News

Campaigner George Monbiot blames eating chicken for river Wye pollution

13 Dec 2021 2 minutes Read
The river Wye from Symonds Yat Rock (picture: Mat Fascione / geograph) and inset, George Monbiot (John Russell / Flickr)

Gavin McEwan, local democracy reporter

Environmental campaigner George Monbiot has blamed eating chicken for pollution in the river Wye.

He was responding to a debate on whether installing incinerators to burn waste from poultry farms in the river’s catchment area could prevent pollution arising from these from entering the river.

Monbiot argued that people do not need to eat chicken and criticised conservationists who “rail against these disasters, but carry on eating meat like there’s no tomorrow”.

He also claimed that animal farming is the “world’s greatest cause of ecological destruction”.

Chicken manure spread on surrounding fields is believed to contribute to the high levels of phosphate in particular entering the river, leading to periodic algal blooms which harm fish and other wildlife.

In October one of the largest poultry farm operators in the area, Avara Foods, said it would work to remove phosphate from poultry manure by employing chemical stripping and pyrolysis, a form of incineration.

The Wye Catchment Conservators, which represents fishery owners of the river Wye and its tributaries, appeared to welcome this.

‘Still needs chicken’ 

It tweeted: “The UK still needs chicken, so the IPU’s [intensive poultry units]  have to go somewhere, and who would compensate the owners of those removed? So a practical and deliverable solution is needed, and fast.”

But Monbiot replied: “I think it would be better to say ‘people in the UK choose to eat chicken’. We do not NEED chicken.

“It’s time conservationists became bolder and spoke out against the world’s greatest cause of ecological destruction: animal farming.”

He added: “River conservationists I meet rail against these disasters, but carry on eating meat like there’s no tomorrow. It’s as if they occupy two different planets at once.”

Campaigning Twitter user 3 Wyes Women was sceptical of Avara’s proposed solution, saying: “Can someone please explain the cumulative environmental impact of numerous industrial incinerators run by chicken farmers in the Wye catchment?”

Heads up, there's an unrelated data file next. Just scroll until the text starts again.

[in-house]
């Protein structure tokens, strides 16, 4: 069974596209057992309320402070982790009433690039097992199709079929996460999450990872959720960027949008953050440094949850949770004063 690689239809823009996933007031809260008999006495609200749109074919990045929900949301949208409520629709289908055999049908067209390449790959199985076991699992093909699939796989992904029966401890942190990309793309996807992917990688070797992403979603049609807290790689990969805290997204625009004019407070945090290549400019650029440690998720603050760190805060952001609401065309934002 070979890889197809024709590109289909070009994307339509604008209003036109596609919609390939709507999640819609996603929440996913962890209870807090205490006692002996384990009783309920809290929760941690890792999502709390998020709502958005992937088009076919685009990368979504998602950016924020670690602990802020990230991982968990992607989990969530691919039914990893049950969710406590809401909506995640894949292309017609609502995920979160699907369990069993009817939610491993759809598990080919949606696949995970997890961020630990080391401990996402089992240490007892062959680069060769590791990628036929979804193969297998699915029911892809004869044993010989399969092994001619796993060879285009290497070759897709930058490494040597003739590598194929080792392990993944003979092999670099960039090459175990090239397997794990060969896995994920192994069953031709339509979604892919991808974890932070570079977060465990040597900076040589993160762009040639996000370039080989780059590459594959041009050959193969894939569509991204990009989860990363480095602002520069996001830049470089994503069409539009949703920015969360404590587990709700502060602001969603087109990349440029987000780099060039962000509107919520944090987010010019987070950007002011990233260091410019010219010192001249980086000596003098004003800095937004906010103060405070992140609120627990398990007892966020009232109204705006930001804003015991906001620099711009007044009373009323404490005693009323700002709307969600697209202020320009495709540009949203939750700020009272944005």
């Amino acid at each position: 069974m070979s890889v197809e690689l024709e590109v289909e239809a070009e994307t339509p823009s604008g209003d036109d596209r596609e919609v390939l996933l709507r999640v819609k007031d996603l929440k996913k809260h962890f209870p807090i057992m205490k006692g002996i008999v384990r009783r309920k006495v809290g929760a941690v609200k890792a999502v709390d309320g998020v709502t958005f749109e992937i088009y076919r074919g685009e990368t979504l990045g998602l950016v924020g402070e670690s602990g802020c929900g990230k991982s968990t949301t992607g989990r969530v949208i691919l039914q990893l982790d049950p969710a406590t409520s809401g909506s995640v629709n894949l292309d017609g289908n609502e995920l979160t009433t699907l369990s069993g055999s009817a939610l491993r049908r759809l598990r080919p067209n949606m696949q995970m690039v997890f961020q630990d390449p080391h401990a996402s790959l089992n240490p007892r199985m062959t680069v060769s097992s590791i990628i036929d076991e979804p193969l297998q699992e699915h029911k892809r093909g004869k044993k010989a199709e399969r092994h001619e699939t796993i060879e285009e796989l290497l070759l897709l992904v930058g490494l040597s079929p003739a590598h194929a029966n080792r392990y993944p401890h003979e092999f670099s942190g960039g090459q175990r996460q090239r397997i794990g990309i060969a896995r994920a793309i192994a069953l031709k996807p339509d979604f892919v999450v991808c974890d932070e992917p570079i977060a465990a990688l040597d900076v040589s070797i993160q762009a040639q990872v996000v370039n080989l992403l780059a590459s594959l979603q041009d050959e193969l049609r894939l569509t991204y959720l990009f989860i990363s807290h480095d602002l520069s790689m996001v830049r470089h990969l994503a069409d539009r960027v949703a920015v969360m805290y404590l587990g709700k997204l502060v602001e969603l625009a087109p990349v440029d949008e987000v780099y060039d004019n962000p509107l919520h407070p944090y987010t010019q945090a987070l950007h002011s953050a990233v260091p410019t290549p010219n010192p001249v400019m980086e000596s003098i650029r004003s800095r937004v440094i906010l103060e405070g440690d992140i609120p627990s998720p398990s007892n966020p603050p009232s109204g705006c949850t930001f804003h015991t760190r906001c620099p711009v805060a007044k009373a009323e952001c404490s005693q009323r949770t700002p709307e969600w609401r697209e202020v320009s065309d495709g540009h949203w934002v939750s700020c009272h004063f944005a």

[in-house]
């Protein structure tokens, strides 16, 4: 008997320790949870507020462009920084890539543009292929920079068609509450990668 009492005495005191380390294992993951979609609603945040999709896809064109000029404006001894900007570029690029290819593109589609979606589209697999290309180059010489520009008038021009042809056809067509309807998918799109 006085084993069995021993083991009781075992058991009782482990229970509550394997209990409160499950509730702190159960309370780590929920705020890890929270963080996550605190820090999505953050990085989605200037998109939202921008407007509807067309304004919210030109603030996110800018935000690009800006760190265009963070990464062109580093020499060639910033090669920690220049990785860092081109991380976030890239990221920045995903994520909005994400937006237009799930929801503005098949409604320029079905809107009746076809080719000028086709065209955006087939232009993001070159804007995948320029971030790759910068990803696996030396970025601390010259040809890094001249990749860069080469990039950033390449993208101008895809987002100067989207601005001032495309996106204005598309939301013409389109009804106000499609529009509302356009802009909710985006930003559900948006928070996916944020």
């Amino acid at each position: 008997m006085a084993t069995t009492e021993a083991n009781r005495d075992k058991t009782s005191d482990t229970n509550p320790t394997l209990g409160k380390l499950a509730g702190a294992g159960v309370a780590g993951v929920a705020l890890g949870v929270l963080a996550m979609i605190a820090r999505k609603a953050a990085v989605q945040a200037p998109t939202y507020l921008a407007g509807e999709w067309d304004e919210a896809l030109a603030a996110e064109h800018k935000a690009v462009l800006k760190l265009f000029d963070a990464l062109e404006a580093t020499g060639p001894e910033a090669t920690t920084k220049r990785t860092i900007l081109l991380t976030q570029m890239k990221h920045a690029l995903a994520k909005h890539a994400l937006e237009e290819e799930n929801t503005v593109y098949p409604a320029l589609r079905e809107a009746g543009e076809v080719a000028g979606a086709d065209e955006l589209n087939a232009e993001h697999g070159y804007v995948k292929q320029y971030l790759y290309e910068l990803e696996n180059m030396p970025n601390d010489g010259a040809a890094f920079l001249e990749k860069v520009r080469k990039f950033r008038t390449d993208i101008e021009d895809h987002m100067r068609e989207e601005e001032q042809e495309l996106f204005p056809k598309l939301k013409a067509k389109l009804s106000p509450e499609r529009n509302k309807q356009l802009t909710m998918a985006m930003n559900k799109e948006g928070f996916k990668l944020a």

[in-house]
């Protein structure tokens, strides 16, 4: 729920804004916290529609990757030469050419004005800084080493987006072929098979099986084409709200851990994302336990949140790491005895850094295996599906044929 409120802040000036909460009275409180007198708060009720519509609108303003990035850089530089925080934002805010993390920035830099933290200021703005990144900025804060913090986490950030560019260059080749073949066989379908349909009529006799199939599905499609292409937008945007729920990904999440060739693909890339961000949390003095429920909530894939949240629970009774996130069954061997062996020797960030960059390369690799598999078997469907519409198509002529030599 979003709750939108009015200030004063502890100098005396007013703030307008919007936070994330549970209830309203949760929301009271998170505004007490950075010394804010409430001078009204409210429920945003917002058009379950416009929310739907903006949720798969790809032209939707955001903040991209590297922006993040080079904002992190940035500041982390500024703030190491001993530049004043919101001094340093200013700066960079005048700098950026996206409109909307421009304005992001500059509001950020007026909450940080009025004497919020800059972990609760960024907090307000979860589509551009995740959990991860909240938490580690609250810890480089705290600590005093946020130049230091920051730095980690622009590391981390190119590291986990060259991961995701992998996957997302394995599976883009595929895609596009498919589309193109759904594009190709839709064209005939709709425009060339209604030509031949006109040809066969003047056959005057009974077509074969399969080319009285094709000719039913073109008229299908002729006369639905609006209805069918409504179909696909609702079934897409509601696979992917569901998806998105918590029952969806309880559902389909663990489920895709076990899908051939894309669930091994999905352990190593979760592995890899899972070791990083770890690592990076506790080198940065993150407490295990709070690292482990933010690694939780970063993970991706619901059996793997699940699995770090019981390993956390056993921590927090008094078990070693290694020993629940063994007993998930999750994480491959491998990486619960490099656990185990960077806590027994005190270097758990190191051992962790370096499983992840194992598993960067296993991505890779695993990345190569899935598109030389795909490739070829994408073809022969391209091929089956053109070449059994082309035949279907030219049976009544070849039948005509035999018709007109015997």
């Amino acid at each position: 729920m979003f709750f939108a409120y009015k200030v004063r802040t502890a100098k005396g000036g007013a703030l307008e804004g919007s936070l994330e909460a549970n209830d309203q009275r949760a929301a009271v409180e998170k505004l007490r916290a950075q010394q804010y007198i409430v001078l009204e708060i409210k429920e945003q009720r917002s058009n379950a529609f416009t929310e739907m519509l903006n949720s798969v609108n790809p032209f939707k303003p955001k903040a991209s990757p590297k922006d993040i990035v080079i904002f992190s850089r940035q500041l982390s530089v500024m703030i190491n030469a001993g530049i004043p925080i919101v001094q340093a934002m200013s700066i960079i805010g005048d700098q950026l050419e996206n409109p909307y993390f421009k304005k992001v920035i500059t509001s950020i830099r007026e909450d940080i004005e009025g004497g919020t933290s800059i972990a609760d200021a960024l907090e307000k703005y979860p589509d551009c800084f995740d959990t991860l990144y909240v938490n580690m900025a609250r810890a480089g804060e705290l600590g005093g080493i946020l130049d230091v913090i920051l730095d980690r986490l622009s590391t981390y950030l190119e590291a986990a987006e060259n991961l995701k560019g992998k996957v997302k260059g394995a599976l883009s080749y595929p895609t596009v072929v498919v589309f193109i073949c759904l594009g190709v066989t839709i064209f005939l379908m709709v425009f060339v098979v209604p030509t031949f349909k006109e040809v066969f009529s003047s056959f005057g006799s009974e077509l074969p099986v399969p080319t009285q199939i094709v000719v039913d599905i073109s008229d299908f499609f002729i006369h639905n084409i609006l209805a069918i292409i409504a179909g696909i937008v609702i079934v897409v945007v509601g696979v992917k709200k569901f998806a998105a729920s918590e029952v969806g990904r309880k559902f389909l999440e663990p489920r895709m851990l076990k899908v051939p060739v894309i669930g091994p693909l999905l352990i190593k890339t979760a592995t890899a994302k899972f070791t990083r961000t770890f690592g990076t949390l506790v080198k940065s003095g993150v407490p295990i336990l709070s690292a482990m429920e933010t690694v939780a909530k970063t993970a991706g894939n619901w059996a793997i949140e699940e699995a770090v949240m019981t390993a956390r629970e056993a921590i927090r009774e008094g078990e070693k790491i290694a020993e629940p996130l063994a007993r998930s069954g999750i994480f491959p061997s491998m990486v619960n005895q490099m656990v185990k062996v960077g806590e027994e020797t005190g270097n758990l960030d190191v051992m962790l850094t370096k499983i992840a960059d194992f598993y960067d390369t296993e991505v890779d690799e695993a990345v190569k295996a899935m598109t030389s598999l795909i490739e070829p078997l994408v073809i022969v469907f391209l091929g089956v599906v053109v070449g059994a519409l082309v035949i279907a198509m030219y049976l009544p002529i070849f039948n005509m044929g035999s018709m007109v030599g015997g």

They claimed chicken litter incineration had already been rejected in the US on air pollution grounds.

Subscribe
Notify of
guest
3 Comments
Oldest
Newest Most Voted
Inline Feedbacks
View all comments
Martin Owen
Martin Owen
1 month ago

I seem to recall that the Welsh Government funded a Centre for Excellence in Anaerobic Digestion at the University of South Wales – I would think they have a solution.

hdavies15
hdavies15
1 month ago

Fuhrer designate Monbiot ranting again, enjoying his soapbox when there are far more sensible alternatives. The eco Fascist movement is out to make everyone accept their orthodoxy without any scope for choice in the matter. I have massive sympathy with those people who are hostile to those mass production techniques that have been fostered by big business, the major retailers and governments. We don’t need those “farms” that force feed 100’s of 1000’s of animals in absurd conditions to feed our communities. Small flocks of birds suffice just like small herd of cattle or small flocks of sheep ideally feeding… Read more »

Dafydd
Dafydd
1 month ago
Reply to  hdavies15

Your final comments are simply not true. Most eco concious people are also highly concerned with air miles and the associated carbon emmissions. They want to see agricultural practices transform to include the growing of fruit, vegetables, salad plants and flowers, right here.

They want to see Welsh farmers in control of their land, managing it in a sustainable way….. and are as far from being fascists as Boris Johnson is from being Welsh.

Our Supporters

All information provided to Nation.Cymru will be handled sensitively and within the boundaries of the Data Protection Act 2018.